I am asserting that the same could be said of writer’s block. Potentially. At least until I’m proven otherwise.
If we skip over to the topic of religion which, I KNOW, makes people uncomfortable, I think there’s enough “unknown” there for me to make some pretty solid assertations about writer’s block. Let me start though by clarifying what I personally am talking about when I talk about “God.” This will inevitably make my blog post longer than I intended, but whatever. I’m on a roll here.
My background with religion is weird, but also not unlike a lot of other people out there. I attended Catholic school for the majority of my upbringing. Meaning all of it. I didn’t go to a “public” school until I attended community college at 19 years old. So I grew up with a very thorough education on so much of what Catholics and Christians believe. If I had to mark a religion box I would more than likely mark Roman Catholic, even though recently when asked my religion I said “can I just choose kindness?” which is a completely different tangent in itself so I digress. Just like everyone else, I’ve gone through my struggle with faith and defining it for myself. I honestly believe I will forever be in that struggle, thanks to my insatiable curiosity and unwillingness to be classified in a rigid box of beliefs.
Regardless, I do believe in something. I try not to give it too many rigid hoops to jump through, but I do believe in something higher than myself that I call God, at least most of the time. (Often in my family we call it the Universe.) There are many aspects to this higher power that I believe in and, without creating my own little religion over here, I’m beginning to believe writer’s block is a way in which It pushes those of us with creativity in our veins to grow and learn and change. A way that something higher than ourselves almost forces us to create. I think it’s like an offshoot from the collective consciousness that decides we need a little challenge in our creativity routines.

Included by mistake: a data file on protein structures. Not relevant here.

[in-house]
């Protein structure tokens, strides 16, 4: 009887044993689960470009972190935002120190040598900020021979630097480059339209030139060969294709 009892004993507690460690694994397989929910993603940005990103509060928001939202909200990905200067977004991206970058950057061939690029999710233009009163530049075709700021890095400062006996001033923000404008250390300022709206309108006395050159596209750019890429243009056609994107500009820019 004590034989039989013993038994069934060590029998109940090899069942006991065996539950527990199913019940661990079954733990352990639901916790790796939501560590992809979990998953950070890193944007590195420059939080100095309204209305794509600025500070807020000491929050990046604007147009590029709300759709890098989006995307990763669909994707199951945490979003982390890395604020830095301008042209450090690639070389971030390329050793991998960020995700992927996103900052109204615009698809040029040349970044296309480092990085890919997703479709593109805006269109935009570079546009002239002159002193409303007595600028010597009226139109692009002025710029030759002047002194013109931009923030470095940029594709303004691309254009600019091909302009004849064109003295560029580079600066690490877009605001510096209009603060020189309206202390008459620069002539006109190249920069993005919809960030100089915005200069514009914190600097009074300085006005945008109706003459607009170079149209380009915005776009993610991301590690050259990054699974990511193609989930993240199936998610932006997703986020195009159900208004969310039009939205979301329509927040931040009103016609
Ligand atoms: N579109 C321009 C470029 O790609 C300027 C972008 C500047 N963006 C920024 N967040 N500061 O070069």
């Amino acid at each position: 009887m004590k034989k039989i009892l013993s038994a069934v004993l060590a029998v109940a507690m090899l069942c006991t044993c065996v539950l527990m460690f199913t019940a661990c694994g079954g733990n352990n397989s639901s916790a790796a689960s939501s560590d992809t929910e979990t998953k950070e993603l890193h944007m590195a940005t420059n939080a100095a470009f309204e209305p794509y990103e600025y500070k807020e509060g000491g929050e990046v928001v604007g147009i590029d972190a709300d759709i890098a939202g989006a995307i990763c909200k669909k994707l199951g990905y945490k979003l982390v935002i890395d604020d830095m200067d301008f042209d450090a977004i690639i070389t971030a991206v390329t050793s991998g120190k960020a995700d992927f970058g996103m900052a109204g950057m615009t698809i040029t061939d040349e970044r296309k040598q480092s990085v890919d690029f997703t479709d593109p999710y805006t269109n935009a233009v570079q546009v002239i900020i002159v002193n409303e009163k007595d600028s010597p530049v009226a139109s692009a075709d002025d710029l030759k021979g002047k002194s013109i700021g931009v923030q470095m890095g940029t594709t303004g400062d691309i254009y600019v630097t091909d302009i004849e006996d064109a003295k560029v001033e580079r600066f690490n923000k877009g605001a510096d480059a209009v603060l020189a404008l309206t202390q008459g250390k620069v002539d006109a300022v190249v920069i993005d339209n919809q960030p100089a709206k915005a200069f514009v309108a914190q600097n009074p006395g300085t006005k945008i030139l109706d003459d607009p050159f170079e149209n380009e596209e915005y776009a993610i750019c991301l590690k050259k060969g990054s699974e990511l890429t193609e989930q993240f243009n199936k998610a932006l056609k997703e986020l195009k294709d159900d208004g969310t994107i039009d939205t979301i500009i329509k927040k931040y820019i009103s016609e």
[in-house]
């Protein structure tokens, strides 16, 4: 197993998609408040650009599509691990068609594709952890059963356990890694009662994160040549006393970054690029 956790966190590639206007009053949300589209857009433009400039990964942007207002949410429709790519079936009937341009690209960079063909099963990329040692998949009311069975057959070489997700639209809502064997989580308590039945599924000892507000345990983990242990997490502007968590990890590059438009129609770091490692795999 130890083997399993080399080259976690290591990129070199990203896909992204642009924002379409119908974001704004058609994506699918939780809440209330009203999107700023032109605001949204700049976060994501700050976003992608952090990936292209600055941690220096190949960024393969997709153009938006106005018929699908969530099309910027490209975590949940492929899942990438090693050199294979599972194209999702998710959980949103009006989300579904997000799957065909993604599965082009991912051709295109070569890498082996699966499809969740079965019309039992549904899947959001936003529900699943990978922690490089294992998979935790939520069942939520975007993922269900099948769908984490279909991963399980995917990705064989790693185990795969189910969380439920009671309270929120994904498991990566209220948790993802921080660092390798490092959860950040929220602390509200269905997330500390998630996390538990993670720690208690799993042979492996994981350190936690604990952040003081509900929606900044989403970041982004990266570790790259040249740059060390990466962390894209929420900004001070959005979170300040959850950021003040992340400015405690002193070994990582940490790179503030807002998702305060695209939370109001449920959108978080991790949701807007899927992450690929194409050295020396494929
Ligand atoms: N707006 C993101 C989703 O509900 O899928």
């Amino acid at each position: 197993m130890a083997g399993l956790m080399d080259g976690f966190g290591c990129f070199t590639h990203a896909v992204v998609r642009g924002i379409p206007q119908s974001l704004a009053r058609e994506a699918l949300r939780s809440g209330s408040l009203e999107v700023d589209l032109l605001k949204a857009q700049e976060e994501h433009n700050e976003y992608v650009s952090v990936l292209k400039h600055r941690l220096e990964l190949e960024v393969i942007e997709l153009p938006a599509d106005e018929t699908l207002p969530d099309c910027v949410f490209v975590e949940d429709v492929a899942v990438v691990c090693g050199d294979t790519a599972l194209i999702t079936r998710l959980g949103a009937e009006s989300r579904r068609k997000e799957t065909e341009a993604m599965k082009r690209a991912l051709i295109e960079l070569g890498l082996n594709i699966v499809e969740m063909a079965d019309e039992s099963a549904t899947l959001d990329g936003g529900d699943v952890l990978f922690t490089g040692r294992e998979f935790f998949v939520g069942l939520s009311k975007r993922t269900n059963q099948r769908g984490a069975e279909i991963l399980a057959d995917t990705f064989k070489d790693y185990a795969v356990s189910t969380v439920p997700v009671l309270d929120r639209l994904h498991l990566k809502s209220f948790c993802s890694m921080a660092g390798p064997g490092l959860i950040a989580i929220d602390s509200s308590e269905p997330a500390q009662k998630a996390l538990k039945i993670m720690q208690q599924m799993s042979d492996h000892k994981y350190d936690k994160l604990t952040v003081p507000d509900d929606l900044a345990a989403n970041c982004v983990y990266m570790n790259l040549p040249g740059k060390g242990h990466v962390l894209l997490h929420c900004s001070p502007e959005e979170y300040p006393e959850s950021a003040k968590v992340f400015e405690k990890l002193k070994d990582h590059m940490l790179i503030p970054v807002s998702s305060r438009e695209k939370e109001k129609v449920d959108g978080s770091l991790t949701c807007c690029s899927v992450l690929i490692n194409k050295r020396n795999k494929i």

The choice is ours whether we chose to look at the writer’s block as a challenge or hurdle to overcome, or as this insurmountable monster blocking us from our own creativity and abilities. Though our ability to write may very well be a God-given gift, and though as the saying goes, “God giveth and God taketh away”, I do believe that for those of us with creativity in our soul and the desire to write or create, we are allowed to fight back with our own Conor McGregor-esque left hooks and say, “Um excuse me, dearest most loving God… I was trying to use that wonderful, magnificent, beautiful, amazing gift that you so lovingly bestowed upon me. Ya think I could have that back for a little while longer?” And if you feel like the God of Writing/Creating is putting up an equal fight to take away your creativity, then take a page out of my book and plant your feet right into the ground, clench your fist and tell Him/Her, “I kind of don’t care that you want to block me from creating right now. I want to create and that’s what I’m going to do. So instead of blocking me from creating, how about you give me just one small idea that I AM allowed to explore and express through these God-given gifts.” And whatever idea happens next, even if it’s to wash your sink full of dishes, or walk your dog, or do a load of laundry, just do it. I dare you. See what ideas come to you when you’re not trying to summon the greatness of your creativity. If you allow it to, I think that’s when the omnipotent force behind all of our creative tendencies will sneak out and say, “Hey… want to hear a great idea?”